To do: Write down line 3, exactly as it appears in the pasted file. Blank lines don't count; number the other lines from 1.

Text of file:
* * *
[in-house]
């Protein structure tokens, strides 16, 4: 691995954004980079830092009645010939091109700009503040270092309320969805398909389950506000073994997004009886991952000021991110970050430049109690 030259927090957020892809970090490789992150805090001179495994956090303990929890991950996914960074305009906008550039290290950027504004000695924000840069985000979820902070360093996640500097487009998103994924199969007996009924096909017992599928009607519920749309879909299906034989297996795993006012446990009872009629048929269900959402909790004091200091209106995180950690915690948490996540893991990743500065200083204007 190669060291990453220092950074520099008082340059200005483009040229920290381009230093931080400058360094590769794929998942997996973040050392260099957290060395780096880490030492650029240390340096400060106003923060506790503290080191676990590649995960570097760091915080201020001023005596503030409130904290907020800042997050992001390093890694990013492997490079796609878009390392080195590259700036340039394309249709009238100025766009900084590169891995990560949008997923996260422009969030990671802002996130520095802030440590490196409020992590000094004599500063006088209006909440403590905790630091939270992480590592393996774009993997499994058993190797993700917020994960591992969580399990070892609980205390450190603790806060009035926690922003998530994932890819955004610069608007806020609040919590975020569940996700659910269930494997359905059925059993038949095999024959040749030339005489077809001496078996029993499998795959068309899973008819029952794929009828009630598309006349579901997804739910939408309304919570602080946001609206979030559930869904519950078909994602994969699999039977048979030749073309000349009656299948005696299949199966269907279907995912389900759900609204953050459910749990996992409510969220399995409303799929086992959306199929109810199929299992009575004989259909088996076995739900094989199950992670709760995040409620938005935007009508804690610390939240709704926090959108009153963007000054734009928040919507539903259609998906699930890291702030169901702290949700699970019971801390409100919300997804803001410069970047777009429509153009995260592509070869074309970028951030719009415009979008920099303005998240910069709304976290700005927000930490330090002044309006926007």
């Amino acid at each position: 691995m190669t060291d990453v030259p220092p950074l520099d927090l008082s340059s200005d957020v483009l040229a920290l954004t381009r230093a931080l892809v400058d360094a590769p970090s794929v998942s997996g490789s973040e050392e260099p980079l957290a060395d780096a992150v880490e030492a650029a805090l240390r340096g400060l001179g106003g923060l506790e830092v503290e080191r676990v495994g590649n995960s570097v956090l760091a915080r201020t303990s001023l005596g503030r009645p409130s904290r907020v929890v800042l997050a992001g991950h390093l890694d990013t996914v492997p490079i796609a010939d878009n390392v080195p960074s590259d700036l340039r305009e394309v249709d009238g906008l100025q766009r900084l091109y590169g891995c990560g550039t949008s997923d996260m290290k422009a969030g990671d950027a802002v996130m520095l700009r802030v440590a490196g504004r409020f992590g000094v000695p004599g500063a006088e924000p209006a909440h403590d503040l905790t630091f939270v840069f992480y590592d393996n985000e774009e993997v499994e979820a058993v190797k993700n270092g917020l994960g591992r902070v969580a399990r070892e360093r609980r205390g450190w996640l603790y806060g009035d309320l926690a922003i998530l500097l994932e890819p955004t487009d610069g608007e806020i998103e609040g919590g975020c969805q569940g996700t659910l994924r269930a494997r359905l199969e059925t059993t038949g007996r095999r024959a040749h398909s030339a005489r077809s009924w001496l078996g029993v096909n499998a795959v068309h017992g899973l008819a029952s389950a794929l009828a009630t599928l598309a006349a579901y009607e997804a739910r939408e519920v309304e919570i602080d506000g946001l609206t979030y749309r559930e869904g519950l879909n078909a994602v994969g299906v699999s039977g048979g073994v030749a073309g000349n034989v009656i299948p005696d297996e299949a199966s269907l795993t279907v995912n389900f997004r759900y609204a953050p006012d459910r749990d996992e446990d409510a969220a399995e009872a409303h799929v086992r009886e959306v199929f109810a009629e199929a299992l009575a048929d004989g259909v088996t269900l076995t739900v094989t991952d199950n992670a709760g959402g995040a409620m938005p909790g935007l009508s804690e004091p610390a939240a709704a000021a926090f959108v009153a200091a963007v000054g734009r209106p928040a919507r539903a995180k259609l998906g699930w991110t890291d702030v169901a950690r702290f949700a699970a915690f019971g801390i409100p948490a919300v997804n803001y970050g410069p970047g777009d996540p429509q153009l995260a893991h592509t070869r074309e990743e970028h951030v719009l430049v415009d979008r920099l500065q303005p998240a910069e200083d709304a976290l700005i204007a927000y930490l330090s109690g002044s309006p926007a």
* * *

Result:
């Amino acid at each position: 691995m190669t060291d990453v030259p220092p950074l520099d927090l008082s340059s200005d957020v483009l040229a920290l954004t381009r230093a931080l892809v400058d360094a590769p970090s794929v998942s997996g490789s973040e050392e260099p980079l957290a060395d780096a992150v880490e030492a650029a805090l240390r340096g400060l001179g106003g923060l506790e830092v503290e080191r676990v495994g590649n995960s570097v956090l760091a915080r201020t303990s001023l005596g503030r009645p409130s904290r907020v929890v800042l997050a992001g991950h390093l890694d990013t996914v492997p490079i796609a010939d878009n390392v080195p960074s590259d700036l340039r305009e394309v249709d009238g906008l100025q766009r900084l091109y590169g891995c990560g550039t949008s997923d996260m290290k422009a969030g990671d950027a802002v996130m520095l700009r802030v440590a490196g504004r409020f992590g000094v000695p004599g500063a006088e924000p209006a909440h403590d503040l905790t630091f939270v840069f992480y590592d393996n985000e774009e993997v499994e979820a058993v190797k993700n270092g917020l994960g591992r902070v969580a399990r070892e360093r609980r205390g450190w996640l603790y806060g009035d309320l926690a922003i998530l500097l994932e890819p955004t487009d610069g608007e806020i998103e609040g919590g975020c969805q569940g996700t659910l994924r269930a494997r359905l199969e059925t059993t038949g007996r095999r024959a040749h398909s030339a005489r077809s009924w001496l078996g029993v096909n499998a795959v068309h017992g899973l008819a029952s389950a794929l009828a009630t599928l598309a006349a579901y009607e997804a739910r939408e519920v309304e919570i602080d506000g946001l609206t979030y749309r559930e869904g519950l879909n078909a994602v994969g299906v699999s039977g048979g073994v030749a073309g000349n034989v009656i299948p005696d297996e299949a199966s269907l795993t279907v995912n389900f997004r759900y609204a953050p006012d459910r749990d996992e446990d409510a969220a399995e009872a409303h799929v086992r009886e959306v199929f109810a009629e199929a299992l009575a048929d004989g259909v088996t269900l076995t739900v094989t991952d199950n992670a709760g959402g995040a409620m938005p909790g935007l009508s804690e004091p610390a939240a709704a000021a926090f959108v009153a200091a963007v000054g734009r209106p928040a919507r539903a995180k259609l998906g699930w991110t890291d702030v169901a950690r702290f949700a699970a915690f019971g801390i409100p948490a919300v997804n803001y970050g410069p970047g777009d996540p429509q153009l995260a893991h592509t070869r074309e990743e970028h951030v719009l430049v415009d979008r920099l500065q303005p998240a910069e200083d709304a976290l700005i204007a927000y930490l330090s109690g002044s309006p926007a």